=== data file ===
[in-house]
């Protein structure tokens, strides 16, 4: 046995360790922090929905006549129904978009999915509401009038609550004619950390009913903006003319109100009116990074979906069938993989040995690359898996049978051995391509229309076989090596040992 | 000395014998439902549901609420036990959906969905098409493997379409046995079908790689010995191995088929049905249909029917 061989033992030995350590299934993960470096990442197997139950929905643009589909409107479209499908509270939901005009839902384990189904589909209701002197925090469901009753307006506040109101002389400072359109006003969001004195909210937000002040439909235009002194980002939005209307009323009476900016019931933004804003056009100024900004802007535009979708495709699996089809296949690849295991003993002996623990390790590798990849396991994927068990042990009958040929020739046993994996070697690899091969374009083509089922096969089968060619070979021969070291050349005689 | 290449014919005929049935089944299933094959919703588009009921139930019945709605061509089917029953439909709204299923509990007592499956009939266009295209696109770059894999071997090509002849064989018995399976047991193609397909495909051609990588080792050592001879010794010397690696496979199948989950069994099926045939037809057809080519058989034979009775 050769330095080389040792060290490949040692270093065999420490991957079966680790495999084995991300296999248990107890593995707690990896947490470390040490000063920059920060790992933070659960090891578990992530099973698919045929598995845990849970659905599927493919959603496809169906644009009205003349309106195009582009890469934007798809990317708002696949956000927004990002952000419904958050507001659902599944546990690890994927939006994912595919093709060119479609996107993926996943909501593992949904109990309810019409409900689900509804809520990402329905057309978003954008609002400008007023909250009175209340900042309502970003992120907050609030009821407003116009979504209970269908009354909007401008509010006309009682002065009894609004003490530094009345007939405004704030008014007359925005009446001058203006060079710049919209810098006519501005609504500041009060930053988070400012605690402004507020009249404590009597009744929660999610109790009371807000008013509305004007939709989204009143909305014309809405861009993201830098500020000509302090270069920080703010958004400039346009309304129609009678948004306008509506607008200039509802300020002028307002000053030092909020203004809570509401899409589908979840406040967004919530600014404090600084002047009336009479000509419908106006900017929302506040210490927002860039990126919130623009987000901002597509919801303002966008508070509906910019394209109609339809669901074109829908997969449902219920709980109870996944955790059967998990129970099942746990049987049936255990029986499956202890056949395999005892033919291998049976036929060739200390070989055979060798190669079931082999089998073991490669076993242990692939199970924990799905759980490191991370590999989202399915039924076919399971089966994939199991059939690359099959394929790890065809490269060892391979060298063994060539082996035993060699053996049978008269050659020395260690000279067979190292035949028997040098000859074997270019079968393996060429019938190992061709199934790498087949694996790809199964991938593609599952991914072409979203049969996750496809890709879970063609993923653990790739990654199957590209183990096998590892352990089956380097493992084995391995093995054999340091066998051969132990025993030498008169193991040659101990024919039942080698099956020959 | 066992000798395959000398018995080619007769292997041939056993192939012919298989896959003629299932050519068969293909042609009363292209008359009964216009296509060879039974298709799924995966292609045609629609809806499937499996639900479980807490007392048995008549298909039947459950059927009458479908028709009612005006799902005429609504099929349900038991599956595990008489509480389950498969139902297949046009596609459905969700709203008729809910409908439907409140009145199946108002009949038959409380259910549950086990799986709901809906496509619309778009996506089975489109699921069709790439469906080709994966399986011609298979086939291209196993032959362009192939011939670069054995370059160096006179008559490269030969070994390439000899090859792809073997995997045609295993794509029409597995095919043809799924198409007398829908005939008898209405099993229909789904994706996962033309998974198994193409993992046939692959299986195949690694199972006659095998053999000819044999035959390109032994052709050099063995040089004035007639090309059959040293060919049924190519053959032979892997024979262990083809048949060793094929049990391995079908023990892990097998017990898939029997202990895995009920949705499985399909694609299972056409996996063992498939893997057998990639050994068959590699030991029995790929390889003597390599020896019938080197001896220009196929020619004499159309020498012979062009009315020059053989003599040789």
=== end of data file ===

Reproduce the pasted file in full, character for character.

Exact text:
[in-house]
């Protein structure tokens, strides 16, 4: 046995360790922090929905006549129904978009999915509401009038609550004619950390009913903006003319109100009116990074979906069938993989040995690359898996049978051995391509229309076989090596040992 | 000395014998439902549901609420036990959906969905098409493997379409046995079908790689010995191995088929049905249909029917 061989033992030995350590299934993960470096990442197997139950929905643009589909409107479209499908509270939901005009839902384990189904589909209701002197925090469901009753307006506040109101002389400072359109006003969001004195909210937000002040439909235009002194980002939005209307009323009476900016019931933004804003056009100024900004802007535009979708495709699996089809296949690849295991003993002996623990390790590798990849396991994927068990042990009958040929020739046993994996070697690899091969374009083509089922096969089968060619070979021969070291050349005689 | 290449014919005929049935089944299933094959919703588009009921139930019945709605061509089917029953439909709204299923509990007592499956009939266009295209696109770059894999071997090509002849064989018995399976047991193609397909495909051609990588080792050592001879010794010397690696496979199948989950069994099926045939037809057809080519058989034979009775 050769330095080389040792060290490949040692270093065999420490991957079966680790495999084995991300296999248990107890593995707690990896947490470390040490000063920059920060790992933070659960090891578990992530099973698919045929598995845990849970659905599927493919959603496809169906644009009205003349309106195009582009890469934007798809990317708002696949956000927004990002952000419904958050507001659902599944546990690890994927939006994912595919093709060119479609996107993926996943909501593992949904109990309810019409409900689900509804809520990402329905057309978003954008609002400008007023909250009175209340900042309502970003992120907050609030009821407003116009979504209970269908009354909007401008509010006309009682002065009894609004003490530094009345007939405004704030008014007359925005009446001058203006060079710049919209810098006519501005609504500041009060930053988070400012605690402004507020009249404590009597009744929660999610109790009371807000008013509305004007939709989204009143909305014309809405861009993201830098500020000509302090270069920080703010958004400039346009309304129609009678948004306008509506607008200039509802300020002028307002000053030092909020203004809570509401899409589908979840406040967004919530600014404090600084002047009336009479000509419908106006900017929302506040210490927002860039990126919130623009987000901002597509919801303002966008508070509906910019394209109609339809669901074109829908997969449902219920709980109870996944955790059967998990129970099942746990049987049936255990029986499956202890056949395999005892033919291998049976036929060739200390070989055979060798190669079931082999089998073991490669076993242990692939199970924990799905759980490191991370590999989202399915039924076919399971089966994939199991059939690359099959394929790890065809490269060892391979060298063994060539082996035993060699053996049978008269050659020395260690000279067979190292035949028997040098000859074997270019079968393996060429019938190992061709199934790498087949694996790809199964991938593609599952991914072409979203049969996750496809890709879970063609993923653990790739990654199957590209183990096998590892352990089956380097493992084995391995093995054999340091066998051969132990025993030498008169193991040659101990024919039942080698099956020959 | 066992000798395959000398018995080619007769292997041939056993192939012919298989896959003629299932050519068969293909042609009363292209008359009964216009296509060879039974298709799924995966292609045609629609809806499937499996639900479980807490007392048995008549298909039947459950059927009458479908028709009612005006799902005429609504099929349900038991599956595990008489509480389950498969139902297949046009596609459905969700709203008729809910409908439907409140009145199946108002009949038959409380259910549950086990799986709901809906496509619309778009996506089975489109699921069709790439469906080709994966399986011609298979086939291209196993032959362009192939011939670069054995370059160096006179008559490269030969070994390439000899090859792809073997995997045609295993794509029409597995095919043809799924198409007398829908005939008898209405099993229909789904994706996962033309998974198994193409993992046939692959299986195949690694199972006659095998053999000819044999035959390109032994052709050099063995040089004035007639090309059959040293060919049924190519053959032979892997024979262990083809048949060793094929049990391995079908023990892990097998017990898939029997202990895995009920949705499985399909694609299972056409996996063992498939893997057998990639050994068959590699030991029995790929390889003597390599020896019938080197001896220009196929020619004499159309020498012979062009009315020059053989003599040789």